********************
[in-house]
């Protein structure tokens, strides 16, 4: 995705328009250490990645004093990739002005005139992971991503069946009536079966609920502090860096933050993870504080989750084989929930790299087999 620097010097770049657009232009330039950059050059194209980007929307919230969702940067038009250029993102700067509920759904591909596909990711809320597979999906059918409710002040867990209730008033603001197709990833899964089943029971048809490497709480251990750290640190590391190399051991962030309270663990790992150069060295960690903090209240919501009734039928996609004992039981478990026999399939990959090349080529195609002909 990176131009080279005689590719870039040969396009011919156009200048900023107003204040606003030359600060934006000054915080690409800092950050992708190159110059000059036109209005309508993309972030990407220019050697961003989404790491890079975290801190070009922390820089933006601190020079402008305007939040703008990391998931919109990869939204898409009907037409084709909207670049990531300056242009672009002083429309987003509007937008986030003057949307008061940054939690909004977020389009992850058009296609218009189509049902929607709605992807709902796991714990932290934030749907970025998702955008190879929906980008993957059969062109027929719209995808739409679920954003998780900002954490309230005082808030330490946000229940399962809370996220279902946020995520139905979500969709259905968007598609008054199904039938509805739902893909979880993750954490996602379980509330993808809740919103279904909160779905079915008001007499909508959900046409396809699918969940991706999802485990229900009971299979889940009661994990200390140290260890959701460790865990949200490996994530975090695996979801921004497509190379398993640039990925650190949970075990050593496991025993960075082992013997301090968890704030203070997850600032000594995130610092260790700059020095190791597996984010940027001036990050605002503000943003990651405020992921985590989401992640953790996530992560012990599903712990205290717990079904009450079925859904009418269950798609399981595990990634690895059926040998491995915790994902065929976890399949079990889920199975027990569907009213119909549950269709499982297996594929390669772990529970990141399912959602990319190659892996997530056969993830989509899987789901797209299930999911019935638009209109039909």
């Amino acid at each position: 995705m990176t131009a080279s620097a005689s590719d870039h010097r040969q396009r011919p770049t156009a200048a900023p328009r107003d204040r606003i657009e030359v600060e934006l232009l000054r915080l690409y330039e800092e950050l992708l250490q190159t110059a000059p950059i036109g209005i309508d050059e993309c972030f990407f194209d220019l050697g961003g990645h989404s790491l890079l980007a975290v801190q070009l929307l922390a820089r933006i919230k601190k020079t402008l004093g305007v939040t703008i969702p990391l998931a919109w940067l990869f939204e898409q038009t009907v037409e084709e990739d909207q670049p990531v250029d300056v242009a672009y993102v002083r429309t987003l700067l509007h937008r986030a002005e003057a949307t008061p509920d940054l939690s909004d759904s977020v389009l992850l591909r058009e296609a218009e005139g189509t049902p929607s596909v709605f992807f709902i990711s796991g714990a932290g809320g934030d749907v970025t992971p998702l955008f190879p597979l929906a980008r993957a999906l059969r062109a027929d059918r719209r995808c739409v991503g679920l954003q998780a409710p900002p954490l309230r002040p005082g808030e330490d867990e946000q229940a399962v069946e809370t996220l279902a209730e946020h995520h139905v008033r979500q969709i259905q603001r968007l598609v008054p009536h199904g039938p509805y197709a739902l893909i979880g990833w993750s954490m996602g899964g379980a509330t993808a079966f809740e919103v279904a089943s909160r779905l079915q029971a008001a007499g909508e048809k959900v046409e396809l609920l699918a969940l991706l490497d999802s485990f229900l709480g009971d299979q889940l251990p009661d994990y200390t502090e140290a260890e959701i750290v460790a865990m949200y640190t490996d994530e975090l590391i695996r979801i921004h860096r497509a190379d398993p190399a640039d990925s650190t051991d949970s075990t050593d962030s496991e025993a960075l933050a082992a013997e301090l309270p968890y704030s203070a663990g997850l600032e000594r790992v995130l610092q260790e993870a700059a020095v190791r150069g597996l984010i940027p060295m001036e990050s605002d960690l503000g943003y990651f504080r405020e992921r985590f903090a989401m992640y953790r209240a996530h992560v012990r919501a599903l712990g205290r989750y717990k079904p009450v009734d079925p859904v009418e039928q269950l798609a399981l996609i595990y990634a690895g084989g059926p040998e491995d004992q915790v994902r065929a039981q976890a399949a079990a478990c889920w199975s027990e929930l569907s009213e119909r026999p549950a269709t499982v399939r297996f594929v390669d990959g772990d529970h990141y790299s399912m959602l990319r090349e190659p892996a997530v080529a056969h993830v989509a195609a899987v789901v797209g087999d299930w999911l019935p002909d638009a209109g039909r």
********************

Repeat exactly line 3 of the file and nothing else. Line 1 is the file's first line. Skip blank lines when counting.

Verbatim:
């Amino acid at each position: 995705m990176t131009a080279s620097a005689s590719d870039h010097r040969q396009r011919p770049t156009a200048a900023p328009r107003d204040r606003i657009e030359v600060e934006l232009l000054r915080l690409y330039e800092e950050l992708l250490q190159t110059a000059p950059i036109g209005i309508d050059e993309c972030f990407f194209d220019l050697g961003g990645h989404s790491l890079l980007a975290v801190q070009l929307l922390a820089r933006i919230k601190k020079t402008l004093g305007v939040t703008i969702p990391l998931a919109w940067l990869f939204e898409q038009t009907v037409e084709e990739d909207q670049p990531v250029d300056v242009a672009y993102v002083r429309t987003l700067l509007h937008r986030a002005e003057a949307t008061p509920d940054l939690s909004d759904s977020v389009l992850l591909r058009e296609a218009e005139g189509t049902p929607s596909v709605f992807f709902i990711s796991g714990a932290g809320g934030d749907v970025t992971p998702l955008f190879p597979l929906a980008r993957a999906l059969r062109a027929d059918r719209r995808c739409v991503g679920l954003q998780a409710p900002p954490l309230r002040p005082g808030e330490d867990e946000q229940a399962v069946e809370t996220l279902a209730e946020h995520h139905v008033r979500q969709i259905q603001r968007l598609v008054p009536h199904g039938p509805y197709a739902l893909i979880g990833w993750s954490m996602g899964g379980a509330t993808a079966f809740e919103v279904a089943s909160r779905l079915q029971a008001a007499g909508e048809k959900v046409e396809l609920l699918a969940l991706l490497d999802s485990f229900l709480g009971d299979q889940l251990p009661d994990y200390t502090e140290a260890e959701i750290v460790a865990m949200y640190t490996d994530e975090l590391i695996r979801i921004h860096r497509a190379d398993p190399a640039d990925s650190t051991d949970s075990t050593d962030s496991e025993a960075l933050a082992a013997e301090l309270p968890y704030s203070a663990g997850l600032e000594r790992v995130l610092q260790e993870a700059a020095v190791r150069g597996l984010i940027p060295m001036e990050s605002d960690l503000g943003y990651f504080r405020e992921r985590f903090a989401m992640y953790r209240a996530h992560v012990r919501a599903l712990g205290r989750y717990k079904p009450v009734d079925p859904v009418e039928q269950l798609a399981l996609i595990y990634a690895g084989g059926p040998e491995d004992q915790v994902r065929a039981q976890a399949a079990a478990c889920w199975s027990e929930l569907s009213e119909r026999p549950a269709t499982v399939r297996f594929v390669d990959g772990d529970h990141y790299s399912m959602l990319r090349e190659p892996a997530v080529a056969h993830v989509a195609a899987v789901v797209g087999d299930w999911l019935p002909d638009a209109g039909r």